The sum result was a quiet disappointment on the faces of the children doing all the pushing and popping. The thwarping display cases invited participation in a process, only to lead you to the conclusion that the process was not worth pursuing. A large talking ant-hill urged you to spit on a glowing red saucepan to find out whether ants masticate grass. That’s exciting. So you spat on the saucepan, and a small sign lit up, flashing, “Yes. They do.” That’s dull.

Well worth a read (as is his book, Facts and Fancies).

Web design feedfest

I’ve put together an OPML file of all the web design feeds that I find really useful. You can download it from the Resources section of the site.

Words influenced by pictures

A recent research article in Cambridge Assessment’s Research Matters by Victoria Crisp and Ezekiel Sweiry suggests that a picture can ruin a thousand words (PDF, 4625K) when it comes to exam questions. The authors found that the information contained in images or diagrams can influence students’ interpretation of exam questions.

In a way, I guess this isn’t that surprising. I’ve encountered something similar in think-aloud user testing of websites, particularly in sites where the information scent is poor. In the absence of clear signposts, users look for whatever information they can extract from the interface, and this includes clues from images. Images are usually visually dominant on a page (and they’re much more interesting to look at than all that boring text!) and therefore have a potential priming effect on user’s subsequent interpretation of information.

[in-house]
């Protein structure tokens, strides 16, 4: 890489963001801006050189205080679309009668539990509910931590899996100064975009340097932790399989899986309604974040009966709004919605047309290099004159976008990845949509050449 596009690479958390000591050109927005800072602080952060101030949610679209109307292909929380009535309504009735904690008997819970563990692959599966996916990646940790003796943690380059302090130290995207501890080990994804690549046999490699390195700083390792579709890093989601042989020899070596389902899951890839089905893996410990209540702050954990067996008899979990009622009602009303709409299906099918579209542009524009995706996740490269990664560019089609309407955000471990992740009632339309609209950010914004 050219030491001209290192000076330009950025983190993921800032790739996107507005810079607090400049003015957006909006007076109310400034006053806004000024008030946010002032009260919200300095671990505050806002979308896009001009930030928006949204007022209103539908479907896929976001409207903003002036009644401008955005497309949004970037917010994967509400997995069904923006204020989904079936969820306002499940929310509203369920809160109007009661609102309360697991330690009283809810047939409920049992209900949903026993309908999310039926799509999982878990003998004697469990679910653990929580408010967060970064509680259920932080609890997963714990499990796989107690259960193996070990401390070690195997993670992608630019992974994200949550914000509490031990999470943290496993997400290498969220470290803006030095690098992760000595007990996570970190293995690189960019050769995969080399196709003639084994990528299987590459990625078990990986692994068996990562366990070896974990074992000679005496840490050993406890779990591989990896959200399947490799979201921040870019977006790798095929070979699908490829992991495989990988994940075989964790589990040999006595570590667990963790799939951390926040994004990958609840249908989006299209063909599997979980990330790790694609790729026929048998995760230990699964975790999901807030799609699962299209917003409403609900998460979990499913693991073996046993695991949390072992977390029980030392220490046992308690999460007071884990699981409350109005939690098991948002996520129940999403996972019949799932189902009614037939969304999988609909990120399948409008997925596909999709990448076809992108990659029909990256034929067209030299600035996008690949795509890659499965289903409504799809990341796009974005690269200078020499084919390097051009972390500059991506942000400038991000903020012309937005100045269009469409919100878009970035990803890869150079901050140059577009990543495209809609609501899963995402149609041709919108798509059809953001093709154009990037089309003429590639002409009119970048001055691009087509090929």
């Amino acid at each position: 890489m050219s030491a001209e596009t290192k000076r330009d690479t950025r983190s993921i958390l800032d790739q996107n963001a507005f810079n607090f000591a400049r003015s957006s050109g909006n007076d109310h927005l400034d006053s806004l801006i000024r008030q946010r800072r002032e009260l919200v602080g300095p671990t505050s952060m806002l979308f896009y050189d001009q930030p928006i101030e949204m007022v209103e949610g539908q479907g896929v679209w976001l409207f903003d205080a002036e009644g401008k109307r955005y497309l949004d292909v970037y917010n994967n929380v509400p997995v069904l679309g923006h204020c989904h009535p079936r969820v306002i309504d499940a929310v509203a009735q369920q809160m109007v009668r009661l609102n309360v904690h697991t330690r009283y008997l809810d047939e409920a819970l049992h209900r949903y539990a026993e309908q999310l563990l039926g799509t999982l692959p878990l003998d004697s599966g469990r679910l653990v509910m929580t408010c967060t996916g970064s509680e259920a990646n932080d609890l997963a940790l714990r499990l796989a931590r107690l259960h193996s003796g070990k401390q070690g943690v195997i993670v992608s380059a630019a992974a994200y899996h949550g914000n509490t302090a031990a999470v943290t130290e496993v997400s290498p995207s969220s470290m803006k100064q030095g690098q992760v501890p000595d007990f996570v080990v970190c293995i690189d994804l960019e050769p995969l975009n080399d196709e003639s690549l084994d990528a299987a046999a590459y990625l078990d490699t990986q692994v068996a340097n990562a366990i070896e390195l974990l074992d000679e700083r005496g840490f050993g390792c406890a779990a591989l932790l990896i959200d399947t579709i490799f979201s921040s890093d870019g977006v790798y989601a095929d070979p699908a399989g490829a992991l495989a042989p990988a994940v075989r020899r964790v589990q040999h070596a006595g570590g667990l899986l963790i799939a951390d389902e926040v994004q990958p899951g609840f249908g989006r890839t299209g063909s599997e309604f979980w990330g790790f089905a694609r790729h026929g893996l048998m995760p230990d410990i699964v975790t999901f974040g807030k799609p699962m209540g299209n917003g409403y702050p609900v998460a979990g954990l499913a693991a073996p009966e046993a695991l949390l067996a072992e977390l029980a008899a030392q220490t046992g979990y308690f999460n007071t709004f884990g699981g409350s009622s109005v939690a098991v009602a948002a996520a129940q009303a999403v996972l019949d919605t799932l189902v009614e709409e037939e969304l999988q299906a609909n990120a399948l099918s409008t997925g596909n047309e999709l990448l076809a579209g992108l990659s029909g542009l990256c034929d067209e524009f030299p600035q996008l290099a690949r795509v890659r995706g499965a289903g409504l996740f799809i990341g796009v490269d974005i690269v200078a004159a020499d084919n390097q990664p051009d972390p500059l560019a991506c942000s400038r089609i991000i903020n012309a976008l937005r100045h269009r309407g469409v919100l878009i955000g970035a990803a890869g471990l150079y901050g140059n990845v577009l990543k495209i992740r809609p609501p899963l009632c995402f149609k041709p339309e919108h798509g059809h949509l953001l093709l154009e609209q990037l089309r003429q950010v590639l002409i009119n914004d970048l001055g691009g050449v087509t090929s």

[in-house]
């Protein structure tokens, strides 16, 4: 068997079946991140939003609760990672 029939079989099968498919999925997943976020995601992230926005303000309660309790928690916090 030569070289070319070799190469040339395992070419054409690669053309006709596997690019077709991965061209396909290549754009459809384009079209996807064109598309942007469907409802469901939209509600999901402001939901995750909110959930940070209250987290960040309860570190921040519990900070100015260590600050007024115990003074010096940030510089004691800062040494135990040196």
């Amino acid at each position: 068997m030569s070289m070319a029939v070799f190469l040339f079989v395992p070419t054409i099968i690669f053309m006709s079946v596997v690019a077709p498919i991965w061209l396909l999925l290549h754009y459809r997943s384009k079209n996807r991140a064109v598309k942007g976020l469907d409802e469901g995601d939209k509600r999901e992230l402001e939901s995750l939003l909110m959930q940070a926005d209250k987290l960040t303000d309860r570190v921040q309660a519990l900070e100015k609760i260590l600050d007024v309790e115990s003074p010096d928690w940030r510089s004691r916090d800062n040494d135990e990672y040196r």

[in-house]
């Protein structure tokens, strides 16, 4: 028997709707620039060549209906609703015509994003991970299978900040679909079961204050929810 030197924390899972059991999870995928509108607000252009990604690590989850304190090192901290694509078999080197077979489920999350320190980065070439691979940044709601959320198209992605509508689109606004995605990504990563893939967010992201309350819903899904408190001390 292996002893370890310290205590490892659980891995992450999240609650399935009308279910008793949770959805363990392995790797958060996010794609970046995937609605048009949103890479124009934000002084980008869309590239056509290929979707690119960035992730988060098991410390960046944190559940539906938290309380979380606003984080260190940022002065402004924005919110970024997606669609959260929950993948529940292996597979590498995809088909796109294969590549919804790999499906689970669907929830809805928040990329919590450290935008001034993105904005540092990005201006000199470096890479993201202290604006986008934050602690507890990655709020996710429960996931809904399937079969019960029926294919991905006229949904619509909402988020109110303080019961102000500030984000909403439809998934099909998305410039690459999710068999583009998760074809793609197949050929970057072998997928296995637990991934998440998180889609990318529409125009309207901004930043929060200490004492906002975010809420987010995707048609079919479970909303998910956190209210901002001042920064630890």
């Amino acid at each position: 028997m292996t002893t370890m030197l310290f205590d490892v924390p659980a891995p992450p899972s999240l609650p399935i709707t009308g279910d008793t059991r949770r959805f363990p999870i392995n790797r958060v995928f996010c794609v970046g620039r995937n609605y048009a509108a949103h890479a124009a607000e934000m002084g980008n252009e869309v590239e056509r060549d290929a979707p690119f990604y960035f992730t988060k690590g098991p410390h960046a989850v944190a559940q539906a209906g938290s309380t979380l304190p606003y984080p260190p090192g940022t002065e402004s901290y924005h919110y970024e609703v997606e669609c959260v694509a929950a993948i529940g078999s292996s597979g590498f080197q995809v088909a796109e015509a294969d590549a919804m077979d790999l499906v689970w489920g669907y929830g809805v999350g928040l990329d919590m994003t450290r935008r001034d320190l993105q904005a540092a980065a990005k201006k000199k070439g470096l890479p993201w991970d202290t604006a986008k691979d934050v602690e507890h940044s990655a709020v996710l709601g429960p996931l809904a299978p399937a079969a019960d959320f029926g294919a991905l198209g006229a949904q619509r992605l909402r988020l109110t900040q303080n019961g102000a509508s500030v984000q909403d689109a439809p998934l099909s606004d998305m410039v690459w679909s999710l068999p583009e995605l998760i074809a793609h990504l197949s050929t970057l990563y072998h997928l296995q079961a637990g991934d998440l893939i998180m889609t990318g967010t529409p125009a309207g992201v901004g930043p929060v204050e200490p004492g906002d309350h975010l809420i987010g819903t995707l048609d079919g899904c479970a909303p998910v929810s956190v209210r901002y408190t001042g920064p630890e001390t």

This also has some important implications for the development of e-learning materials. It’s a common (and understandable) strategy in the production of e-learning to avoid the dreaded “wall of text” syndrome by using images wherever possible. This is often justified as a good learning strategy by reference to different learning styles and multiple intelligences. However, often these images are decorative (in the sense that, although they relate to the subject of the learning, they are essentially information-free). For a ‘visual learner’, is it possible that decorative images could actually serve to distract the learner from the main point of the learning?

More web standards articles than you can shake a stick at

A fabulous Web Standards Link Bonanza from SimpleBits.

Oh, and if you’re interested here’s the etymology of shake a stick at.

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I'm Stuart Church, a user experience consultant with Pure Usability in Bristol, UK. Sensorydrive is my personal blog and covers user experience design, information architecture, product design, psychology, research methods, perception and pretty much anything else that takes my fancy! You can find out a bit more about me if you want...